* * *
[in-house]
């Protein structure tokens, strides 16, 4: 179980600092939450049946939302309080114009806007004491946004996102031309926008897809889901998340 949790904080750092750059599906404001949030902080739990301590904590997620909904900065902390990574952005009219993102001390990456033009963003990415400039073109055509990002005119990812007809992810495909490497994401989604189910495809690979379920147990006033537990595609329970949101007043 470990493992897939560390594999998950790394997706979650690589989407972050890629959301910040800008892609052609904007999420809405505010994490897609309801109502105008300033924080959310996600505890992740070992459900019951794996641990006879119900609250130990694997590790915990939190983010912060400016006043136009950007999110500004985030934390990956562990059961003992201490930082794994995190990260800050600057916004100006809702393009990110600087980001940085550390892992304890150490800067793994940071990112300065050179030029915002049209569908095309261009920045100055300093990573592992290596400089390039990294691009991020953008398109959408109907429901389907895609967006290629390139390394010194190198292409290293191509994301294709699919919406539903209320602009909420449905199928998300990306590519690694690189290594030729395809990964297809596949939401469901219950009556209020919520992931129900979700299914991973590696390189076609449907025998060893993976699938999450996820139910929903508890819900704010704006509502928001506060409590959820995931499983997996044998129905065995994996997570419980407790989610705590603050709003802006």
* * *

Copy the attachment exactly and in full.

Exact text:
[in-house]
């Protein structure tokens, strides 16, 4: 179980600092939450049946939302309080114009806007004491946004996102031309926008897809889901998340 949790904080750092750059599906404001949030902080739990301590904590997620909904900065902390990574952005009219993102001390990456033009963003990415400039073109055509990002005119990812007809992810495909490497994401989604189910495809690979379920147990006033537990595609329970949101007043 470990493992897939560390594999998950790394997706979650690589989407972050890629959301910040800008892609052609904007999420809405505010994490897609309801109502105008300033924080959310996600505890992740070992459900019951794996641990006879119900609250130990694997590790915990939190983010912060400016006043136009950007999110500004985030934390990956562990059961003992201490930082794994995190990260800050600057916004100006809702393009990110600087980001940085550390892992304890150490800067793994940071990112300065050179030029915002049209569908095309261009920045100055300093990573592992290596400089390039990294691009991020953008398109959408109907429901389907895609967006290629390139390394010194190198292409290293191509994301294709699919919406539903209320602009909420449905199928998300990306590519690694690189290594030729395809990964297809596949939401469901219950009556209020919520992931129900979700299914991973590696390189076609449907025998060893993976699938999450996820139910929903508890819900704010704006509502928001506060409590959820995931499983997996044998129905065995994996997570419980407790989610705590603050709003802006």